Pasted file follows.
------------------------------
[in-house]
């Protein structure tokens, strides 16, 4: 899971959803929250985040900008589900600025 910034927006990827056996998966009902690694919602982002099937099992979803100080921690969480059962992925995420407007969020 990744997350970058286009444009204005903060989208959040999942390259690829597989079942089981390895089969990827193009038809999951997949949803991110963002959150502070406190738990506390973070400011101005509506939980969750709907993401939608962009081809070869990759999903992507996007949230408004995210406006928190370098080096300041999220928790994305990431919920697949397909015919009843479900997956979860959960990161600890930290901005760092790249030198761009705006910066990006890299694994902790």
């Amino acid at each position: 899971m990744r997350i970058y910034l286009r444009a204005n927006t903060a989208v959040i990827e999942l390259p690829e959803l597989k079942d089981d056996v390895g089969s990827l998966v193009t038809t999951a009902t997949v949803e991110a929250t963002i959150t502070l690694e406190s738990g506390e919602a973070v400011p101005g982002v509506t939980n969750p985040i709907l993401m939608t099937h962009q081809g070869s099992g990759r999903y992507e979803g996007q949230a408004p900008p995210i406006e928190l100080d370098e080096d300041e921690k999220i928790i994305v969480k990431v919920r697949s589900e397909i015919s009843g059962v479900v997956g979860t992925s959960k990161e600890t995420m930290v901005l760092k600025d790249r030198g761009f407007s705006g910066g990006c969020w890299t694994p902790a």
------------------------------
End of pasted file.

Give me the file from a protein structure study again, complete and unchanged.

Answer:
[in-house]
């Protein structure tokens, strides 16, 4: 899971959803929250985040900008589900600025 910034927006990827056996998966009902690694919602982002099937099992979803100080921690969480059962992925995420407007969020 990744997350970058286009444009204005903060989208959040999942390259690829597989079942089981390895089969990827193009038809999951997949949803991110963002959150502070406190738990506390973070400011101005509506939980969750709907993401939608962009081809070869990759999903992507996007949230408004995210406006928190370098080096300041999220928790994305990431919920697949397909015919009843479900997956979860959960990161600890930290901005760092790249030198761009705006910066990006890299694994902790």
């Amino acid at each position: 899971m990744r997350i970058y910034l286009r444009a204005n927006t903060a989208v959040i990827e999942l390259p690829e959803l597989k079942d089981d056996v390895g089969s990827l998966v193009t038809t999951a009902t997949v949803e991110a929250t963002i959150t502070l690694e406190s738990g506390e919602a973070v400011p101005g982002v509506t939980n969750p985040i709907l993401m939608t099937h962009q081809g070869s099992g990759r999903y992507e979803g996007q949230a408004p900008p995210i406006e928190l100080d370098e080096d300041e921690k999220i928790i994305v969480k990431v919920r697949s589900e397909i015919s009843g059962v479900v997956g979860t992925s959960k990161e600890t995420m930290v901005l760092k600025d790249r030198g761009f407007s705006g910066g990006c969020w890299t694994p902790a």